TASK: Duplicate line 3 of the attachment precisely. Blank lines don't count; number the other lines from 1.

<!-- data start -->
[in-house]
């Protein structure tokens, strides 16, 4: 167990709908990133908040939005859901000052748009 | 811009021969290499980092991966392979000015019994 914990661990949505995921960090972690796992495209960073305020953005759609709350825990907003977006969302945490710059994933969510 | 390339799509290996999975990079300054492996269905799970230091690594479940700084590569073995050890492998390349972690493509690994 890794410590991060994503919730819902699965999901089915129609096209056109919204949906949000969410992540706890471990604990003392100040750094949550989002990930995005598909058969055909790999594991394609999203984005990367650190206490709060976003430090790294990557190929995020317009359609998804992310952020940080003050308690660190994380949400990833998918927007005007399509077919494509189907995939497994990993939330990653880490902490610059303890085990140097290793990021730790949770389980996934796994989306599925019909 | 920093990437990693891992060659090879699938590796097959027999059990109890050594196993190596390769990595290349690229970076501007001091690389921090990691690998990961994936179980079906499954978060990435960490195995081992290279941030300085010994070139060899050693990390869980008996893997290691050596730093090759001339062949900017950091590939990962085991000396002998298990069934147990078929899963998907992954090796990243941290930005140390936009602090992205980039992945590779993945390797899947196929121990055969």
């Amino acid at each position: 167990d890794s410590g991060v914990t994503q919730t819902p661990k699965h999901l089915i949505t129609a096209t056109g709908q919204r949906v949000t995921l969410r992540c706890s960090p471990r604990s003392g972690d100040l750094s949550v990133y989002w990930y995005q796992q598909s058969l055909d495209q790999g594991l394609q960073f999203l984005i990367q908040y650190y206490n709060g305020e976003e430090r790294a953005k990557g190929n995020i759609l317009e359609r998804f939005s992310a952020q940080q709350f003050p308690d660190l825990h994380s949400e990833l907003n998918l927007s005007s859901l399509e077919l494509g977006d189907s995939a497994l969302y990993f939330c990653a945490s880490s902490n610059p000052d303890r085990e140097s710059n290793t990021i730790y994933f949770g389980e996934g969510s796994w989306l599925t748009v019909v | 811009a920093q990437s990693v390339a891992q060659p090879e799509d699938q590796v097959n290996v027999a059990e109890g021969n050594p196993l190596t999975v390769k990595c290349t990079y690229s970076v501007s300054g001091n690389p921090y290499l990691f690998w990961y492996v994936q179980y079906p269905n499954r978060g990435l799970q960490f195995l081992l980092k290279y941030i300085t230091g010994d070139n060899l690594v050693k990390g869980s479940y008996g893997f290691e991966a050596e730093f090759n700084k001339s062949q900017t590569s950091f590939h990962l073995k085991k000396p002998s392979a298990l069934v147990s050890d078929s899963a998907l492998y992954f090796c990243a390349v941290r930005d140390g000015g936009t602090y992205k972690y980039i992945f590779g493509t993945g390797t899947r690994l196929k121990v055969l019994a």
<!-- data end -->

């Amino acid at each position: 167990d890794s410590g991060v914990t994503q919730t819902p661990k699965h999901l089915i949505t129609a096209t056109g709908q919204r949906v949000t995921l969410r992540c706890s960090p471990r604990s003392g972690d100040l750094s949550v990133y989002w990930y995005q796992q598909s058969l055909d495209q790999g594991l394609q960073f999203l984005i990367q908040y650190y206490n709060g305020e976003e430090r790294a953005k990557g190929n995020i759609l317009e359609r998804f939005s992310a952020q940080q709350f003050p308690d660190l825990h994380s949400e990833l907003n998918l927007s005007s859901l399509e077919l494509g977006d189907s995939a497994l969302y990993f939330c990653a945490s880490s902490n610059p000052d303890r085990e140097s710059n290793t990021i730790y994933f949770g389980e996934g969510s796994w989306l599925t748009v019909v | 811009a920093q990437s990693v390339a891992q060659p090879e799509d699938q590796v097959n290996v027999a059990e109890g021969n050594p196993l190596t999975v390769k990595c290349t990079y690229s970076v501007s300054g001091n690389p921090y290499l990691f690998w990961y492996v994936q179980y079906p269905n499954r978060g990435l799970q960490f195995l081992l980092k290279y941030i300085t230091g010994d070139n060899l690594v050693k990390g869980s479940y008996g893997f290691e991966a050596e730093f090759n700084k001339s062949q900017t590569s950091f590939h990962l073995k085991k000396p002998s392979a298990l069934v147990s050890d078929s899963a998907l492998y992954f090796c990243a390349v941290r930005d140390g000015g936009t602090y992205k972690y980039i992945f590779g493509t993945g390797t899947r690994l196929k121990v055969l019994a």